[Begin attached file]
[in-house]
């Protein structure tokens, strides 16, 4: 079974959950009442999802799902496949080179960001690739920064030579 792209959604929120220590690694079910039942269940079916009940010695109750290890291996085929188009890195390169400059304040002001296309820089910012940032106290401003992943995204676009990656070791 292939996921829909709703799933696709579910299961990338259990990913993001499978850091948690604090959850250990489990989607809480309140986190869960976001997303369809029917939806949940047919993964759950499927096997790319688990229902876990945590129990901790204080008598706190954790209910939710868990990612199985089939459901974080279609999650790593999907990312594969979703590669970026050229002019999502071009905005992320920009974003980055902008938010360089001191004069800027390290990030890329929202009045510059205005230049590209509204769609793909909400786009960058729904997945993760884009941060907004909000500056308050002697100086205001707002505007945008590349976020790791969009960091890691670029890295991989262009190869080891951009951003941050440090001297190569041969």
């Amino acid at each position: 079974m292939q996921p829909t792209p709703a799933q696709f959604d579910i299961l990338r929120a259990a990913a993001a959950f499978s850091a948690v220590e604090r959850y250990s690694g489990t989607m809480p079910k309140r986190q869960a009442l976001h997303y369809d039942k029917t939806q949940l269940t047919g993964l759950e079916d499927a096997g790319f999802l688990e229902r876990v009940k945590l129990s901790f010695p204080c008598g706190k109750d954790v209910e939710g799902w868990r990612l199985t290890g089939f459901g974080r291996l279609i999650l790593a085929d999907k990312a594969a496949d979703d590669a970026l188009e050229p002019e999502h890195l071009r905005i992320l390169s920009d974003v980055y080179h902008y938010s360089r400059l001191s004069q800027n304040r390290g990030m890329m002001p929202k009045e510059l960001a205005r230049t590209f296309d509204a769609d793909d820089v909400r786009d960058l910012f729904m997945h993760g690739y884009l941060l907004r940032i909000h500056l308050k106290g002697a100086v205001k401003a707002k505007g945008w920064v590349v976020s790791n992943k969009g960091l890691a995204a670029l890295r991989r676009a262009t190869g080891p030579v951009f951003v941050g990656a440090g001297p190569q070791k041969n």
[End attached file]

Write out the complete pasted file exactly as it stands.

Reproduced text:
[in-house]
């Protein structure tokens, strides 16, 4: 079974959950009442999802799902496949080179960001690739920064030579 792209959604929120220590690694079910039942269940079916009940010695109750290890291996085929188009890195390169400059304040002001296309820089910012940032106290401003992943995204676009990656070791 292939996921829909709703799933696709579910299961990338259990990913993001499978850091948690604090959850250990489990989607809480309140986190869960976001997303369809029917939806949940047919993964759950499927096997790319688990229902876990945590129990901790204080008598706190954790209910939710868990990612199985089939459901974080279609999650790593999907990312594969979703590669970026050229002019999502071009905005992320920009974003980055902008938010360089001191004069800027390290990030890329929202009045510059205005230049590209509204769609793909909400786009960058729904997945993760884009941060907004909000500056308050002697100086205001707002505007945008590349976020790791969009960091890691670029890295991989262009190869080891951009951003941050440090001297190569041969």
């Amino acid at each position: 079974m292939q996921p829909t792209p709703a799933q696709f959604d579910i299961l990338r929120a259990a990913a993001a959950f499978s850091a948690v220590e604090r959850y250990s690694g489990t989607m809480p079910k309140r986190q869960a009442l976001h997303y369809d039942k029917t939806q949940l269940t047919g993964l759950e079916d499927a096997g790319f999802l688990e229902r876990v009940k945590l129990s901790f010695p204080c008598g706190k109750d954790v209910e939710g799902w868990r990612l199985t290890g089939f459901g974080r291996l279609i999650l790593a085929d999907k990312a594969a496949d979703d590669a970026l188009e050229p002019e999502h890195l071009r905005i992320l390169s920009d974003v980055y080179h902008y938010s360089r400059l001191s004069q800027n304040r390290g990030m890329m002001p929202k009045e510059l960001a205005r230049t590209f296309d509204a769609d793909d820089v909400r786009d960058l910012f729904m997945h993760g690739y884009l941060l907004r940032i909000h500056l308050k106290g002697a100086v205001k401003a707002k505007g945008w920064v590349v976020s790791n992943k969009g960091l890691a995204a670029l890295r991989r676009a262009t190869g080891p030579v951009f951003v941050g990656a440090g001297p190569q070791k041969n």